"Our most basic assumption is that we are the way we see ourselves and the world is the way we see it. We are taught to believe life should be a certain way and we should be a certain way. When it isn't and we aren't, we assume there's something wrong and something should be done to fix things. Suffering happens when we want life to be other than the way it is." -- Cheri Huber
It was 5 a.m. as I sat in my car on the 405 freeway at a dead standstill. The traffic hadn't moved 50 feet in the past 20 minutes. This was not great news given that I had a 7 a.m. flight to catch out of Los Angeles International Airport -- and I was still over 20 miles away. Thoughts were racing through my mind, such as: "It's not supposed to be this way on the freeway at 5 a.m. -- where did all these people come from and why aren't they already at work or at home where they should be?" I was really becoming a participant in the drama when suddenly, like a Greyhound bus in the fast lane, the title of mystic Ram Dass' classic book "Be Here Now" came roaring through my head. Given the awareness that I really had no other choice than to be there at that moment, I started laughing so hard I'm sure my fellow gridlocked drivers must have thought I had finally lost it. I had caught myself red-handed, not practicing what I preach, and it was a delicious moment to be reminded of where my true peace and power lie -- within, not on the 405 freeway only when the conditions are just as I think they "should be."
The realization I had was that my mind desperately wanted my body to be someplace other than where it was at that instant, and I was suffering because of it. What a liberating moment that was for me -- nothing had to change but my perspective, and I was at peace, actually enjoying the moment, sitting in the fast lane going 2.5 miles per hour, mindfully breathing in and out very slowly. Would fretting I might miss my flight move traffic along any quicker? Of course not. Could I catch another flight? Sure. Might it be an inconvenience? Most definitely... but the planet would not stop spinning and the sun would surely rise again, even if I did miss my flight. I suspect most of us have been caught in similar conditions and have become victims of a mindset that simply can't accept things the way they are because it's not the way it's "supposed to be" or, we simply didn't plan to have something happen the way it did, or it just wasn't fair... blah, blah, blah. The unavoidable result is, it is we who suffer.
There is a well known saying wherein lies great wisdom if we have ears to hear it: "Pain in life is a given but suffering is a choice." Truly, things happen in life that cause pain, but suffering occurs when we want life to be other than the way it is in the moment. (Note: While this may be equally true of physical pain, I am now referring to emotional pain.) This is not to say that there aren't times when it would be preferable to have things different from how they are in the moment, and in those times it is helpful to remember we are always at choice. We can (1) choose to take appropriate action to change things when possible, (2) choose to cease fretting about it altogether, or (3) choose to cling to our suffering because things are not as we would prefer them to be.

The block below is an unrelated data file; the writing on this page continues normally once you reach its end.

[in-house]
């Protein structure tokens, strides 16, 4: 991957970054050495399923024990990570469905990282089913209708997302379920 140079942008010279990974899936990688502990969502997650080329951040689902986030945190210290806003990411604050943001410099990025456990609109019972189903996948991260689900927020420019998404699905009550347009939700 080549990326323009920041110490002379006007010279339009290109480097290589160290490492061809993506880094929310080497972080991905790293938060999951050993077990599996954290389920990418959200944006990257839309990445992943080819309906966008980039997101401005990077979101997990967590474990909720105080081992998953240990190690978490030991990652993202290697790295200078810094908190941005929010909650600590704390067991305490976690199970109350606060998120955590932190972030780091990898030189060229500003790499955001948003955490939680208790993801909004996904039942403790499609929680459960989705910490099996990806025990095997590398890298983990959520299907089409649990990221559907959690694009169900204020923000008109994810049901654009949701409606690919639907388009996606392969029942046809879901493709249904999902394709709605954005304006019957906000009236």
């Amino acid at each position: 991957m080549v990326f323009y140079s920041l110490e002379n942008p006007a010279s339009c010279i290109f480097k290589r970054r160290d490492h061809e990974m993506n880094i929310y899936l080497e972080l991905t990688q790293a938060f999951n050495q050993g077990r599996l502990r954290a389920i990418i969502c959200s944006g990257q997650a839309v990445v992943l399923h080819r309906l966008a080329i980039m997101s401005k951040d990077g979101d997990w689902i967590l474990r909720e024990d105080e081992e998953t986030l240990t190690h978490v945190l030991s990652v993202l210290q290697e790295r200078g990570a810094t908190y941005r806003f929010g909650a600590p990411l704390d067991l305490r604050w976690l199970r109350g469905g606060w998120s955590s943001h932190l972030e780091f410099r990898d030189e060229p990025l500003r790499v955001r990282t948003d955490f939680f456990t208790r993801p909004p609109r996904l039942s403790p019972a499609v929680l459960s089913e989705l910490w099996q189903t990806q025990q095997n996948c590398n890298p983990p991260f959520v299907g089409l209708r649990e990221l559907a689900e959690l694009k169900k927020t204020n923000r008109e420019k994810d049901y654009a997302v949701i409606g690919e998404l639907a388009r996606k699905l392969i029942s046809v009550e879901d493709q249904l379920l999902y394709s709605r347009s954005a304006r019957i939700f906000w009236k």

To help put the topic of choice in proper context with this writing, consider that in many circumstances, such as mine on the freeway, we assume there is something "wrong." Of course the obvious question is where was "wrong" taking place -- on the freeway or in my mind which was already in the departure lounge at the airport waiting impatiently for my body to arrive? Clearly, I had no control over the thousands of cars on the freeway, and making it wrong for the freeway to be gridlock was a choice I made based on my assumption it "should" have been different from the way it was at that moment. Clearly, the choice I will make next time I have a 7 a.m. flight out of LAX is to get an earlier start -- or book a later flight.
Can you see how easy it is to reclaim our inner peace? The secret is being present enough in every moment to witness how we choose to see the world and ourselves, and accordingly, where we place our power. Our true power can only be found in the present moment where and when the mind and the body are in the same place at the same time. The takeaway for me is that irrespective of where my body is, choosing to be fully present in it is a wise thing to do. I invite you to remember this the next time your mind is insisting that your body be some place other than where it is in that moment. Take a deep breath and affirm to yourself "Be Here Now." It really is the key to inner peace and you'll enjoy the journey of your life far more -- regardless of where your body is going.
NOTE: I am excited to let you know that my new book, "Your (Re)Defining Moments - Becoming Who You Were Born to Be" will be released in June by Tarcher/Penguin Publishing. I invite you to click on the link to Amazon and reserve an advanced copy today!